PETALING JAYA: The Malaysian Trades Union Congress (MTUC) has said automation and mechanisation should not result in unemployment and that the government should look at increasing wages to attract locals.
“It is pointless to automate and modernise work when minimum wage is kept low, because this will not attract local workers and Malaysia will continue to depend on migrant workers,” MTUC secretary general J Solomon said.
The government must, therefore, carefully study the effects of such a policy for the manufacturing and agricultural sectors, he added.
“The Industrialised Building System (IBS) to reduce low-skilled foreign workers will not be a good idea if it is for the purpose of completely eradicating human participation and intervention,” he told FMT.
He was commenting on the government’s decision to encourage automation and mechanisation, especially in the manufacturing and agricultural sectors, to reduce dependency on foreign workers as underlined in the 11th Malaysia Plan Mid-Term Review.
In the manufacturing sector, the government will continue to encourage the implementation of the IBS to reduce low-skilled foreign workers.
Solomon said when people were laid off because of automation they lost their self–esteem, adding that they might be the sole breadwinners in the family.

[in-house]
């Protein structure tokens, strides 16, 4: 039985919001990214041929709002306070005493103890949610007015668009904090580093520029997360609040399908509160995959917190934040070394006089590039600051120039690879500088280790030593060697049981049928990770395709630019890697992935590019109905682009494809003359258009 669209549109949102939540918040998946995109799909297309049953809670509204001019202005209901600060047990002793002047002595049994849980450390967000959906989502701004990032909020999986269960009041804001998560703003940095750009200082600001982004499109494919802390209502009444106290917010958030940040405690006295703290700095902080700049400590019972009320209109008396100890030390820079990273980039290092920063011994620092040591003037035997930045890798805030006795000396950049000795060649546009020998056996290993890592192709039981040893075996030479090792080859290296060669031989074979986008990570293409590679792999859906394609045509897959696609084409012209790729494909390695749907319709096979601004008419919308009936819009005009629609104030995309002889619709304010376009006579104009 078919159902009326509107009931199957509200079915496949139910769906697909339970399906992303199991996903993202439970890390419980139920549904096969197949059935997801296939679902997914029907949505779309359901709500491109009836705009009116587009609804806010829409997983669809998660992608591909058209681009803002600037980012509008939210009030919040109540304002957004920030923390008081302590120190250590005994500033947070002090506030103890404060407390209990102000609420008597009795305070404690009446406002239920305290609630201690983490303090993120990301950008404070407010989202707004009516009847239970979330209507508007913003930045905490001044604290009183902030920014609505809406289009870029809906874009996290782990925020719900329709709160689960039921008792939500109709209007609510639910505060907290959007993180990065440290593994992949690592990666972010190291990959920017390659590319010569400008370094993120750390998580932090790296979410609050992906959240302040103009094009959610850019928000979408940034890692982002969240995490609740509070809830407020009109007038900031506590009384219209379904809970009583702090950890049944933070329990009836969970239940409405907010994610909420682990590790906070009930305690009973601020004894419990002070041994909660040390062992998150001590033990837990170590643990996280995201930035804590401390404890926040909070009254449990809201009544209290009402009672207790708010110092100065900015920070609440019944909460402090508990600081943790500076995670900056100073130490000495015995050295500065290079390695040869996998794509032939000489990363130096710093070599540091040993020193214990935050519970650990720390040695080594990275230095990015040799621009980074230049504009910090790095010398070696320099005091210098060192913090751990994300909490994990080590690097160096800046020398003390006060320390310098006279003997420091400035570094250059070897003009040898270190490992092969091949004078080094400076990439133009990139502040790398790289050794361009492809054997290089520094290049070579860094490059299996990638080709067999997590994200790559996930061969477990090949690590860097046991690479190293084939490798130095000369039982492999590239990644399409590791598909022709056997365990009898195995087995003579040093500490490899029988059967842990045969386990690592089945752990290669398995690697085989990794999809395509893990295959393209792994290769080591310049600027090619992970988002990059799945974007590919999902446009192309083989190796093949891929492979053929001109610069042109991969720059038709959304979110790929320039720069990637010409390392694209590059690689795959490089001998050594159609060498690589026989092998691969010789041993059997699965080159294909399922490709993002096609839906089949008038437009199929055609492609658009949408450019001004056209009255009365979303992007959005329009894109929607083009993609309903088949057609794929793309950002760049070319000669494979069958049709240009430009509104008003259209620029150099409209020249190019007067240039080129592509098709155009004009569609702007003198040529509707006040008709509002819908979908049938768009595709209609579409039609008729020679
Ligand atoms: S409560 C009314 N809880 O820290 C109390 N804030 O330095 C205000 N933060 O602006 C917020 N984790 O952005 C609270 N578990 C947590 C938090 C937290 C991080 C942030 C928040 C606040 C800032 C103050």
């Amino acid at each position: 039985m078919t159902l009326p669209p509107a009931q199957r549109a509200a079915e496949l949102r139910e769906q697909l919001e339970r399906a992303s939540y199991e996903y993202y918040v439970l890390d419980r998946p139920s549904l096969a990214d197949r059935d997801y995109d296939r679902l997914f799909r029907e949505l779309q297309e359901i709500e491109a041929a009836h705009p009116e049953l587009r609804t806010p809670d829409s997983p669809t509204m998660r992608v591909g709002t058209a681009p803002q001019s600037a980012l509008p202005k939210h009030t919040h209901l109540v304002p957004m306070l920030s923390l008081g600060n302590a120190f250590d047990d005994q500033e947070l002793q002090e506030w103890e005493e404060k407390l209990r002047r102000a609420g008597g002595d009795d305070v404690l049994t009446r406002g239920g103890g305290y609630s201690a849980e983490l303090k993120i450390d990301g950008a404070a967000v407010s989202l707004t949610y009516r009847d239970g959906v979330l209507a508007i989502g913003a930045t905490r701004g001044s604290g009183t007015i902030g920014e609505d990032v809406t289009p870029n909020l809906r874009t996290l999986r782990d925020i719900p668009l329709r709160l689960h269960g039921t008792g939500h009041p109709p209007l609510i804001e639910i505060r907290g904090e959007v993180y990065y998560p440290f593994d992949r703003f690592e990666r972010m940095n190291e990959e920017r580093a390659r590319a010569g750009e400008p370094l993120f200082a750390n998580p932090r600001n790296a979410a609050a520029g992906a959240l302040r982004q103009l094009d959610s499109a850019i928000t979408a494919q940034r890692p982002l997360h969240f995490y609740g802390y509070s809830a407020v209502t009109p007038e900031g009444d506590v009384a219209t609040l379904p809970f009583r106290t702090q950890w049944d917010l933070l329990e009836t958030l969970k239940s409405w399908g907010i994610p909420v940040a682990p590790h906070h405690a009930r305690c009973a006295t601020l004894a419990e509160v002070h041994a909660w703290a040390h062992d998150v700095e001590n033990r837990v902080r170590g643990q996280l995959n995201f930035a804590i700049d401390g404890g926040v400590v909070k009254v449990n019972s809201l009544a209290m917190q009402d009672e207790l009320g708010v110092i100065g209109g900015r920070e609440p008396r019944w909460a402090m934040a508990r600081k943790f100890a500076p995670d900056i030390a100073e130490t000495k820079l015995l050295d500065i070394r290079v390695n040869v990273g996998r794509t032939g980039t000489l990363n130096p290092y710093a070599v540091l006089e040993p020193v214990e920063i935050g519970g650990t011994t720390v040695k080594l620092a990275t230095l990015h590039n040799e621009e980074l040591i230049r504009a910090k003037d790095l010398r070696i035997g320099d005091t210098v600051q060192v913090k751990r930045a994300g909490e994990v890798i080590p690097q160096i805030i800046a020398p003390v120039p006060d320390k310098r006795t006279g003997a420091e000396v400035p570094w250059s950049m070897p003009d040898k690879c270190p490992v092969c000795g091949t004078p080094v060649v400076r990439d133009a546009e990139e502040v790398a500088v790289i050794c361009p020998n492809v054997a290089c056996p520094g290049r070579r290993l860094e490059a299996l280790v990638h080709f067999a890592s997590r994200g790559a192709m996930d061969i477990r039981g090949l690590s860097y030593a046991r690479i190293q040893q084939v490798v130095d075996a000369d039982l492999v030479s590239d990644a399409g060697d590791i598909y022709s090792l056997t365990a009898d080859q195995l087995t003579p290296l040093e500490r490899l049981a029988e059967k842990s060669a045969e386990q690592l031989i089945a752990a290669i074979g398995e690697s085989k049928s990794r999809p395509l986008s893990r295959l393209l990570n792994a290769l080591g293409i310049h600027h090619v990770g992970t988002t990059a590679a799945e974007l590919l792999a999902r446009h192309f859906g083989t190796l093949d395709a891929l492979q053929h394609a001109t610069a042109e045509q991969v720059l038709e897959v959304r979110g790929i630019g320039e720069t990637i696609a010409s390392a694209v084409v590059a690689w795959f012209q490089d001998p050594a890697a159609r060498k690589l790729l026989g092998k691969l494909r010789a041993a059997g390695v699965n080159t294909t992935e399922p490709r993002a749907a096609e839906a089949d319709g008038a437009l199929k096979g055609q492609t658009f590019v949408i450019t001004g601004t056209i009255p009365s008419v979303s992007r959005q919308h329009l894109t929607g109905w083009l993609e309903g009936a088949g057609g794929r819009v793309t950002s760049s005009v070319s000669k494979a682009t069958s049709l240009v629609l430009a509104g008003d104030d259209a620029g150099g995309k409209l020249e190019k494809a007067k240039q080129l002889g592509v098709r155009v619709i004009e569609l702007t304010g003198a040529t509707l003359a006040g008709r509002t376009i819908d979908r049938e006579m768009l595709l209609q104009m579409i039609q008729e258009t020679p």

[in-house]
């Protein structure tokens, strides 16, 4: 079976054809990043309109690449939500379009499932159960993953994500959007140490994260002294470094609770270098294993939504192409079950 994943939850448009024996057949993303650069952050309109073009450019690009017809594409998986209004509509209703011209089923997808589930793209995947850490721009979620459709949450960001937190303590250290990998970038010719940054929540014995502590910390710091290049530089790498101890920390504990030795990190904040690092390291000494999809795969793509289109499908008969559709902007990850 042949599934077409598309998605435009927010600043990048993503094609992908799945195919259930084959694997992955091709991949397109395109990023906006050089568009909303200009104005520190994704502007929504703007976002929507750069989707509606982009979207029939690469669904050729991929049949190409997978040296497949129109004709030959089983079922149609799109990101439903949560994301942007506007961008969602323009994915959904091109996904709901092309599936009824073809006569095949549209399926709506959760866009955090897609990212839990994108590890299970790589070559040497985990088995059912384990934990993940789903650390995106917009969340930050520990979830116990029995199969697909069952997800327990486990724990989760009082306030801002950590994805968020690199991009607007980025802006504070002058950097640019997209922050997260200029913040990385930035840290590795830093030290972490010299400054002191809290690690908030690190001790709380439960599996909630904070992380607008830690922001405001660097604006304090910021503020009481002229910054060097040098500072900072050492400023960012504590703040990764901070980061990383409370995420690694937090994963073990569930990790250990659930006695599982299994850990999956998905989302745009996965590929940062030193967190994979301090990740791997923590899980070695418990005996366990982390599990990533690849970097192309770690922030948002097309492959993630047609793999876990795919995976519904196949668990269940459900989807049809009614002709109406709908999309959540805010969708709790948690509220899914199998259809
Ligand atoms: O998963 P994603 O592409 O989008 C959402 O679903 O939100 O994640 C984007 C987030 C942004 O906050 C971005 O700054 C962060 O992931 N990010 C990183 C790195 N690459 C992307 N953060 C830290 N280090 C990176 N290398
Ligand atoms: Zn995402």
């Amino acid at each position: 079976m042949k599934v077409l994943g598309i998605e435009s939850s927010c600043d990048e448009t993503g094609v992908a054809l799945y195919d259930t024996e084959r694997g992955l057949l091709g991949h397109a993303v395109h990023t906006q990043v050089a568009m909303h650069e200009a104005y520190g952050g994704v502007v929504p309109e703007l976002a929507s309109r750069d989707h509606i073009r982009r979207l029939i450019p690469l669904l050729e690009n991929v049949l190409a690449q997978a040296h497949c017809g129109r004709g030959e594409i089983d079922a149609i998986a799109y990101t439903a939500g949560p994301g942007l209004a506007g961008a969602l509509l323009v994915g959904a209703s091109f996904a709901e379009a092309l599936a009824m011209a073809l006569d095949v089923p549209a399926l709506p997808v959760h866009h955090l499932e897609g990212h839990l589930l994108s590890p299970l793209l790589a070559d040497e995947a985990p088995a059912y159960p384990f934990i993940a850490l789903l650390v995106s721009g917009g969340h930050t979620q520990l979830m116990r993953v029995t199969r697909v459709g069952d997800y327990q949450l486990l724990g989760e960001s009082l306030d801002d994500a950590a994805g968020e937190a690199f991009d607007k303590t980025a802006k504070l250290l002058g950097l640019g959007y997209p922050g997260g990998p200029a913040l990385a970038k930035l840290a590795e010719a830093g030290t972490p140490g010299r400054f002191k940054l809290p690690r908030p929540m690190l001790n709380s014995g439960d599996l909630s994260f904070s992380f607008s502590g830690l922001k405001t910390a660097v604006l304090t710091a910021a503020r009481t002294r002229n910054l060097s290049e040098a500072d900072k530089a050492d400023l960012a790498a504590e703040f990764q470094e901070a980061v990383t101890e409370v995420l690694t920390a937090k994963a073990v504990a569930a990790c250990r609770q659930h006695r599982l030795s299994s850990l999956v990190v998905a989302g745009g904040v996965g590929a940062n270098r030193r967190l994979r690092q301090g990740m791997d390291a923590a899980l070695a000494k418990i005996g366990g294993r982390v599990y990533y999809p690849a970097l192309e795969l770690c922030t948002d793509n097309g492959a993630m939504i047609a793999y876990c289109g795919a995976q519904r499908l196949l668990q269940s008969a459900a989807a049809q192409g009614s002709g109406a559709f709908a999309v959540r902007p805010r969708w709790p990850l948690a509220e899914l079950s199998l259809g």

He said workers could not go to a new workplace as they were deemed to be unemployable in the new environment.
“They cannot be retrained because of their advanced age,” he said, adding this was one of the social costs to consider.
However, he said, there would be a need to introduce automation and mechanisation in some sectors if Malaysia could not produce sufficient local workers to cater to the demands.
He said it was all right for some automation in sectors with an abundance of migrant workers, which caused a wage depression, and sectors that depended too much on migrant labour.
Meanwhile, Federation of Malaysian Manufacturers (FMM) vice-president Nathan Suppiah welcomed the plan to increase automation and mechanisation to reduce dependency on foreign workers.
Nathan said there are many problems in hiring foreign workers. This includes “endless problems” in requesting for foreign workers, difficulty in renewing work permits, and agents at every level thus creating obstacles.
However, he said, there should be a public-private partnership to provide outreach programmes to guide the industry in the adoption of automation and mechanisation.
“Like in many developed and industrialised countries, Malaysian industries are also quickly adopting the benefits of Industrial Revolution 4.0.
“But this takes time as we need to skill up, and re-skill, in our human resources development first.”
Source : https://www.freemalaysiatoday.com/category/nation/2018/10/20/mtuc-raise-wages-to-attract-local-workers-first-then-go-into-automation/